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MATERIALS SCIENCE &ENGINEERING Anandh Subramaniam & Kantesh Balani Materials Science and Engineering (MSE) Indian Institute of Technology, Kanpur URL: home.iitk.ac.in/~anandh AN INTRODUCTORY E-BOOK Part of A Learner’s Guide

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At higher Bragg angles the K 1 and K 2 lines are resolved (reason shown in the next slide) Typically we use only the K 1 lines for the calculation of lattice parameter The error in the calculation of lattice parameter decreases with increasing angle → hence the high angle peaks should be used for lattice parameter calculation (instead of taking an average over all peaks or taking any of the intense low angle peaks) (as shown in slides to follow) Why are K 1 and K 2 peaks resolved at high angles? & Which ‘Line’ to use for lattice parameter calculation?

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The K 1 (Cu Kα1 = Å) and K 2 (Cu Kα2 = Å) lines differ slightly in wavelength. Hence, in principle two separate peaks should be seen in the diffraction pattern. Usually, at low angles these peaks are merged (i.e. seen as a single peak) and at high angles these peaks are resolved (seen as two separate peaks). The question is why? This can be understood in terms of the variation of with (as in this case is not fixed) and the graphical (Ewald sphere) construction (upcoming slides). Why are K 1 and K 2 peaks resolved at high angles? K 1 & K 2 peaks resolved in high angle peaks (in 222 and 400 peaks this can be seen) In low angle peaks K 1 & K 2 peaks merged

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Actually, the variation in 2 is to be seen 1 and 2 differ slightly in wavelength The difference in the diffracted angle increases with an increasing angle of diffraction (for a given ). Plot of variation as above. Hence, the 1 and 2 peaks are resolved at high angles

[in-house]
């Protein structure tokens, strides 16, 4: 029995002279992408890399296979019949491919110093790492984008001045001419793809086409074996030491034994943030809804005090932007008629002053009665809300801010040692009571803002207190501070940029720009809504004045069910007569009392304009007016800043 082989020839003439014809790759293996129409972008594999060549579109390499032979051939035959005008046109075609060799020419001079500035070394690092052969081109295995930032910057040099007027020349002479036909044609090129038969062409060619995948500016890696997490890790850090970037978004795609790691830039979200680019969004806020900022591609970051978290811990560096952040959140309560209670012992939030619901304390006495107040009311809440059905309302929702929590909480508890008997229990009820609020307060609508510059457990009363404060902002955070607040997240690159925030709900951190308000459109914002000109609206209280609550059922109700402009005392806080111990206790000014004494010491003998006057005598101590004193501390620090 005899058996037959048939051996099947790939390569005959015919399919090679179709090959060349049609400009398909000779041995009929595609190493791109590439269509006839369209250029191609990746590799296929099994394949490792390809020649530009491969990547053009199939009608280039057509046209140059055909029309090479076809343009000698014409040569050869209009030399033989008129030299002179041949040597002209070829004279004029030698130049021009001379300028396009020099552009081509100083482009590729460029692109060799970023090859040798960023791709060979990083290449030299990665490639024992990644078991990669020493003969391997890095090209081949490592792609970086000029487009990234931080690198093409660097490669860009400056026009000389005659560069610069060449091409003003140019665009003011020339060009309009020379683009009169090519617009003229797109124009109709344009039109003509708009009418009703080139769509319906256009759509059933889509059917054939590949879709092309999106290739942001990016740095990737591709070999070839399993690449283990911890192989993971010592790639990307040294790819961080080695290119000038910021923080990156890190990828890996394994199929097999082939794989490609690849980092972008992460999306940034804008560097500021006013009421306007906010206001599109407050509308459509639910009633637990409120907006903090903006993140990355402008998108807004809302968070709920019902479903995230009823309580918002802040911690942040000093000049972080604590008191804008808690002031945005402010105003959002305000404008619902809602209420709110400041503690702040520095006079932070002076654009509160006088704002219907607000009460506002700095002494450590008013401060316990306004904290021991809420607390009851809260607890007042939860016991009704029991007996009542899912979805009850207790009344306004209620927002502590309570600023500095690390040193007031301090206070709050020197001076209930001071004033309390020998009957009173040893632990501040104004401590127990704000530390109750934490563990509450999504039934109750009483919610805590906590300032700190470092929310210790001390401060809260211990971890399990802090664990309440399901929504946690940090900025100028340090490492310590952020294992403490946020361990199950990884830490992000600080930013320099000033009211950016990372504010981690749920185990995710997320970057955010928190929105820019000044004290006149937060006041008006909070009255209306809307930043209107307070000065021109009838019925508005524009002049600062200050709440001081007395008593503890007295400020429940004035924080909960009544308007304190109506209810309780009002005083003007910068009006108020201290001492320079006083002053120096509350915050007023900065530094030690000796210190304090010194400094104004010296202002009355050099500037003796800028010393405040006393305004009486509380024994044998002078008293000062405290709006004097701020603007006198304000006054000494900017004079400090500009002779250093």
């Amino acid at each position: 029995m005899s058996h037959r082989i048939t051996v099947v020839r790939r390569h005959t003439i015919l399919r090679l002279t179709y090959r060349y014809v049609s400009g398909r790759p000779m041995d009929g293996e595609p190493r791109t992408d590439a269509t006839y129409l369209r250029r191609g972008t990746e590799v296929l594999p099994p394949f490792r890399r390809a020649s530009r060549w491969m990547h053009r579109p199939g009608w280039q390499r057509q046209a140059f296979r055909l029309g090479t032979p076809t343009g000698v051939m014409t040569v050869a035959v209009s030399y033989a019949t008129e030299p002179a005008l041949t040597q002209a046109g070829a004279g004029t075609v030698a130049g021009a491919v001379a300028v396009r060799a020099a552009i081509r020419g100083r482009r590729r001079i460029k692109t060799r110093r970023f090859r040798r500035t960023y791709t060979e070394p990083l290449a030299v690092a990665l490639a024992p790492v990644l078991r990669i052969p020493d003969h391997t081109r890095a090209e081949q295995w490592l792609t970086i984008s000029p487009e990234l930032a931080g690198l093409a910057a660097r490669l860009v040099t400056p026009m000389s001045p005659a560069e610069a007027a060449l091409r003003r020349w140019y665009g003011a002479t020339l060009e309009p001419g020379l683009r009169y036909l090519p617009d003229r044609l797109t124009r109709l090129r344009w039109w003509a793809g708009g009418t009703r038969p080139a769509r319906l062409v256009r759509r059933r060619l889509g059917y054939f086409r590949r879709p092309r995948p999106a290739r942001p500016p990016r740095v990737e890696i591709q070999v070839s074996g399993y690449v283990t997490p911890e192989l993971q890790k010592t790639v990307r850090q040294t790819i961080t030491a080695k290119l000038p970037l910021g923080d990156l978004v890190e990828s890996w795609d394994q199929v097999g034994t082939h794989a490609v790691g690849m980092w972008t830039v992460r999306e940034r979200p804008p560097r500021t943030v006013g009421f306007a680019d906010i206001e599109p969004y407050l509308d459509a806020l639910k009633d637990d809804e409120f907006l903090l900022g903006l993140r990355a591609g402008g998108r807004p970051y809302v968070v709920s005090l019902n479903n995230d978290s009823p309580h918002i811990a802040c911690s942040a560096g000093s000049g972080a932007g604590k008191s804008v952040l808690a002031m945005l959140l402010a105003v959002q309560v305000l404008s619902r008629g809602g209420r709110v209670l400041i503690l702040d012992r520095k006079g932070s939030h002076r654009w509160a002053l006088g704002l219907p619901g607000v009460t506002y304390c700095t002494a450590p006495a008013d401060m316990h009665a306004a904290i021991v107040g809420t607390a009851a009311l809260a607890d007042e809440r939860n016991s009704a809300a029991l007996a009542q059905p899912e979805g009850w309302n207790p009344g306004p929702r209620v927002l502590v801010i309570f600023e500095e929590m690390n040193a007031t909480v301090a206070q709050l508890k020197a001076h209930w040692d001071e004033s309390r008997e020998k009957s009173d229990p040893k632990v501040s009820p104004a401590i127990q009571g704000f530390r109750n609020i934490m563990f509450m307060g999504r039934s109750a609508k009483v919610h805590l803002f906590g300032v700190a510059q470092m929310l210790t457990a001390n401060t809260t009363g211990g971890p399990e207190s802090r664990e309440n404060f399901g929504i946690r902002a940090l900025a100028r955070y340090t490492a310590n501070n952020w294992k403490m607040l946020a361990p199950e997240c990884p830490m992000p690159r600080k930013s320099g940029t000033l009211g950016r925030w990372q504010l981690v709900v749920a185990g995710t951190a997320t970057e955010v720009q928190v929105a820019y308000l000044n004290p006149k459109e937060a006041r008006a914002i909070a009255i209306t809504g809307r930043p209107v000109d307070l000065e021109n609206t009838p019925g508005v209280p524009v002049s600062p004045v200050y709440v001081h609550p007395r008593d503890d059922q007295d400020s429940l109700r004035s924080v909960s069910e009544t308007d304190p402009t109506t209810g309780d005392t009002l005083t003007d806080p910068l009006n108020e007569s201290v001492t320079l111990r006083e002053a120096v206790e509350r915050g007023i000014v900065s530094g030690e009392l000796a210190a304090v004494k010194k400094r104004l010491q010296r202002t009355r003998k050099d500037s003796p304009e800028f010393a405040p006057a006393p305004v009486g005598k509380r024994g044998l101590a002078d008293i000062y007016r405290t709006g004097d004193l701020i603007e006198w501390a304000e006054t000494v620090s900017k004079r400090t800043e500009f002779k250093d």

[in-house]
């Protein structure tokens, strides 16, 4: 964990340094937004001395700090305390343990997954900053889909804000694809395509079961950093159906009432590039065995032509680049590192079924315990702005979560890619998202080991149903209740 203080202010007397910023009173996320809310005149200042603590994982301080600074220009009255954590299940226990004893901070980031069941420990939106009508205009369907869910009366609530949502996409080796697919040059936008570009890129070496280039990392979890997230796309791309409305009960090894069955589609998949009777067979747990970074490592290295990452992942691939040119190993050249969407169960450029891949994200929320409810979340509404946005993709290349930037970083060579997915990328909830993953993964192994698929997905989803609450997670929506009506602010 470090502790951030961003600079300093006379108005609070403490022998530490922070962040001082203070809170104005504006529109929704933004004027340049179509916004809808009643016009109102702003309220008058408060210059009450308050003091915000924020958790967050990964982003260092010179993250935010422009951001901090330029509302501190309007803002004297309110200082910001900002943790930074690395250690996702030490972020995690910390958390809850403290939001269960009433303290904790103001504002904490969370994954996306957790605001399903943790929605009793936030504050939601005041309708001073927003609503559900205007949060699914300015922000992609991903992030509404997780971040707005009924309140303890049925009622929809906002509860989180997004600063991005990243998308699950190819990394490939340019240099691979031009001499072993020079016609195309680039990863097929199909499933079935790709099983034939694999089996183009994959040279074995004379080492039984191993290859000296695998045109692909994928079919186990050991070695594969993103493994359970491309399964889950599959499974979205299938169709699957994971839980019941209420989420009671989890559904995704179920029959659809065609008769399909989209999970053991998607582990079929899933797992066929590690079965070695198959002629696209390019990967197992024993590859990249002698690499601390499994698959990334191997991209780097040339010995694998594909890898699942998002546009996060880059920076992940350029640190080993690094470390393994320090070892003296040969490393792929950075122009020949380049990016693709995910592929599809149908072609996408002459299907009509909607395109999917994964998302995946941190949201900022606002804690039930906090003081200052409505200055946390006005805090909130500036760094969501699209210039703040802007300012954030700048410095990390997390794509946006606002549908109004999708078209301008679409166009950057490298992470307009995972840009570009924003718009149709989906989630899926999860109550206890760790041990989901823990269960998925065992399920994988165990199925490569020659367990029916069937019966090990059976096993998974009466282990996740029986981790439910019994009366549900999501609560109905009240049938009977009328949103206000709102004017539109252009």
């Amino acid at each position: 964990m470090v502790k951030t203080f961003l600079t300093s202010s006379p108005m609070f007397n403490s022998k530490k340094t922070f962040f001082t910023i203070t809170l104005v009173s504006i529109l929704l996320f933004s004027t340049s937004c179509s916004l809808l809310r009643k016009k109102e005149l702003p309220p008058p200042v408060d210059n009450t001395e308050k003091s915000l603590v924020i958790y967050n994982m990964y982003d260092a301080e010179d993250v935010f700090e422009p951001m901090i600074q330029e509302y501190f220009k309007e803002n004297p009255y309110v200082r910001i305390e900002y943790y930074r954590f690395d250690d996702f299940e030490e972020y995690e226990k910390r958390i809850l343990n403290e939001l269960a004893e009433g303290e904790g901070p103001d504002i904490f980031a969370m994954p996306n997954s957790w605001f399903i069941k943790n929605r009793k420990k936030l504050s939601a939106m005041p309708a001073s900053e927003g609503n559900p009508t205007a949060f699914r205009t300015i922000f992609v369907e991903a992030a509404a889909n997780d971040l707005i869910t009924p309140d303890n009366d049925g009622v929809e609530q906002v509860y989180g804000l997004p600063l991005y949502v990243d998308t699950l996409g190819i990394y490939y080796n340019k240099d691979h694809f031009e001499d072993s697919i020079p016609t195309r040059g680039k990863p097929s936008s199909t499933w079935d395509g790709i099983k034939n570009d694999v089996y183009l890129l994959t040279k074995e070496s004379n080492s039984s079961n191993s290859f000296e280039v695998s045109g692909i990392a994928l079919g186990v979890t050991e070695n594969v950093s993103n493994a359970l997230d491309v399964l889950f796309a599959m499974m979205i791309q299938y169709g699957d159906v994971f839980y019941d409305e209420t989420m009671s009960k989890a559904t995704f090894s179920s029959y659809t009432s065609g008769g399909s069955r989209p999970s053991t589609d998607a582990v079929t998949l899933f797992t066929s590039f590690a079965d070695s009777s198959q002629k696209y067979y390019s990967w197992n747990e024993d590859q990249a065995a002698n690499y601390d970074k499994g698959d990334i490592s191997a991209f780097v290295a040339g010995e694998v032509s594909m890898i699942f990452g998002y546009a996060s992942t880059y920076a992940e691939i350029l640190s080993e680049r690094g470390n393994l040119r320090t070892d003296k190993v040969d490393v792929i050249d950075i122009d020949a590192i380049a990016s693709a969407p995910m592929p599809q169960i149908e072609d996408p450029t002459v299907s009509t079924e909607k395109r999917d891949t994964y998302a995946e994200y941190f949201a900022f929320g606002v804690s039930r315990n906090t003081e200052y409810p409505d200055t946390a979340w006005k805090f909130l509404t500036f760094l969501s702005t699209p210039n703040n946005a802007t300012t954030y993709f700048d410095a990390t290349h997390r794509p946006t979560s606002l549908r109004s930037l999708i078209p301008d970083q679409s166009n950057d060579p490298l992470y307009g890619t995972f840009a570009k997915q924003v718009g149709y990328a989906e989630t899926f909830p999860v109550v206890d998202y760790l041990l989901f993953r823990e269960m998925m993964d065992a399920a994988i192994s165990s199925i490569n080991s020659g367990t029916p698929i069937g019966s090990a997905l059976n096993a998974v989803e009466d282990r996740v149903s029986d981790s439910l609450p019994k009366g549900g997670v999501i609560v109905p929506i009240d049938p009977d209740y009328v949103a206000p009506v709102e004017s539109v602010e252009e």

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Which ‘Line’ to use for lattice parameter calculation? Typically we use only the K 1 lines for the calculation of lattice parameter. And this can be done at high angles as the K 1 & K 2 lines are resolved at high angles. The error in the calculation of lattice parameter decreases with increasing angle → hence the high angle peaks should be used for lattice parameter calculation (instead of taking an average over all peaks or taking any of the intense low angle peaks) (as shown in slides to follow).

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For the same the error in Sin with Let us calculate the error in d spacing as a function of the angle of diffraction

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Error in d spacing decreases with → hence high angle peaks have to be used for lattice parameter calculation Error in d spacing

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n 22 Sin Sin 2 ratioIndexa (nm) * * * * * Determination of Lattice parameter from 2 versus Intensity Data * 1, 2 peaks are resolved ( 1 peaks are listed) Decreasing error Others methods exist for precise lattice parameter measurement (than just taking a single value)!

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